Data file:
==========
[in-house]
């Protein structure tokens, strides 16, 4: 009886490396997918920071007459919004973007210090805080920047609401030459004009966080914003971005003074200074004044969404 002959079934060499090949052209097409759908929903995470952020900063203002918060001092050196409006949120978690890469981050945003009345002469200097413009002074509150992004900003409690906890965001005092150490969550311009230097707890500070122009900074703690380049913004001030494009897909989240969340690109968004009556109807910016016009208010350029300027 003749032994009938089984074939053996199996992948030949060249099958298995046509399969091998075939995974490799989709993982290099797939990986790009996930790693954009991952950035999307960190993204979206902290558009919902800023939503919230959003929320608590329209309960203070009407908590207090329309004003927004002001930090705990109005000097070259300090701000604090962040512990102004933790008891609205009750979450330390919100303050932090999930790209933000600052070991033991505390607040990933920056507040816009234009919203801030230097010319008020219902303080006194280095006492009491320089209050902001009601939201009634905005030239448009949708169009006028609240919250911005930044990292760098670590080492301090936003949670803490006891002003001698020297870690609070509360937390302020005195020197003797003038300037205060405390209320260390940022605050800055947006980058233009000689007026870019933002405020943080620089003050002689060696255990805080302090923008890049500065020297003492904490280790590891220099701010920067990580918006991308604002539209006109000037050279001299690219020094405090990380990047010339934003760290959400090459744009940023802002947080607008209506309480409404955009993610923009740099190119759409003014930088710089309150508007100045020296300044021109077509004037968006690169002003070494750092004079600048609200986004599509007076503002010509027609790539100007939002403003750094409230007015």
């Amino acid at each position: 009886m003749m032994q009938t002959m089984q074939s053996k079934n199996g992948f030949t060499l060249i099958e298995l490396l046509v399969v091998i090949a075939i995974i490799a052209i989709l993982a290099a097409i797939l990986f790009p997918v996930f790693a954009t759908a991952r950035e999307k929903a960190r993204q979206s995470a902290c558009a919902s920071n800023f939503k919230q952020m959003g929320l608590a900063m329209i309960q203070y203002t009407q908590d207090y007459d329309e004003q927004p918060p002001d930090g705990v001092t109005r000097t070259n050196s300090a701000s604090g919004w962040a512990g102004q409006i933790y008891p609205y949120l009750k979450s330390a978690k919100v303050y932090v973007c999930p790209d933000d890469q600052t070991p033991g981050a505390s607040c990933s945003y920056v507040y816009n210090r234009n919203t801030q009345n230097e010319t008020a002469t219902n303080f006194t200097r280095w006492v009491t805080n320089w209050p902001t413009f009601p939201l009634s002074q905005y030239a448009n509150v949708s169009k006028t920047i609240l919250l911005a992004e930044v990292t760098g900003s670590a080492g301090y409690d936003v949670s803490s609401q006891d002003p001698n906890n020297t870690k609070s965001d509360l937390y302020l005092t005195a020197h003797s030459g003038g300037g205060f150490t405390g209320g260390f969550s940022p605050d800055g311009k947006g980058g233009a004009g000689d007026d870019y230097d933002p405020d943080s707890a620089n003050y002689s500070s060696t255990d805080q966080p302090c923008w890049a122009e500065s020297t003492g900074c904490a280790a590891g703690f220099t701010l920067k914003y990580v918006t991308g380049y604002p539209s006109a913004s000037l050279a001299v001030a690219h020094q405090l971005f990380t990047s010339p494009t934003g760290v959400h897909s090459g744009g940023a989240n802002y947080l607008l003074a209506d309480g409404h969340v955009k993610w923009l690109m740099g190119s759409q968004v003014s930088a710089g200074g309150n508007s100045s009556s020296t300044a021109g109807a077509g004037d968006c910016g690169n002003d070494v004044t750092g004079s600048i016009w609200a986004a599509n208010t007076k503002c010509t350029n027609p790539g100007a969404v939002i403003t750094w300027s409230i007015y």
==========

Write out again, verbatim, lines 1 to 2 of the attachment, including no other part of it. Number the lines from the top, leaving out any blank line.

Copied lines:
[in-house]
């Protein structure tokens, strides 16, 4: 009886490396997918920071007459919004973007210090805080920047609401030459004009966080914003971005003074200074004044969404 002959079934060499090949052209097409759908929903995470952020900063203002918060001092050196409006949120978690890469981050945003009345002469200097413009002074509150992004900003409690906890965001005092150490969550311009230097707890500070122009900074703690380049913004001030494009897909989240969340690109968004009556109807910016016009208010350029300027 003749032994009938089984074939053996199996992948030949060249099958298995046509399969091998075939995974490799989709993982290099797939990986790009996930790693954009991952950035999307960190993204979206902290558009919902800023939503919230959003929320608590329209309960203070009407908590207090329309004003927004002001930090705990109005000097070259300090701000604090962040512990102004933790008891609205009750979450330390919100303050932090999930790209933000600052070991033991505390607040990933920056507040816009234009919203801030230097010319008020219902303080006194280095006492009491320089209050902001009601939201009634905005030239448009949708169009006028609240919250911005930044990292760098670590080492301090936003949670803490006891002003001698020297870690609070509360937390302020005195020197003797003038300037205060405390209320260390940022605050800055947006980058233009000689007026870019933002405020943080620089003050002689060696255990805080302090923008890049500065020297003492904490280790590891220099701010920067990580918006991308604002539209006109000037050279001299690219020094405090990380990047010339934003760290959400090459744009940023802002947080607008209506309480409404955009993610923009740099190119759409003014930088710089309150508007100045020296300044021109077509004037968006690169002003070494750092004079600048609200986004599509007076503002010509027609790539100007939002403003750094409230007015």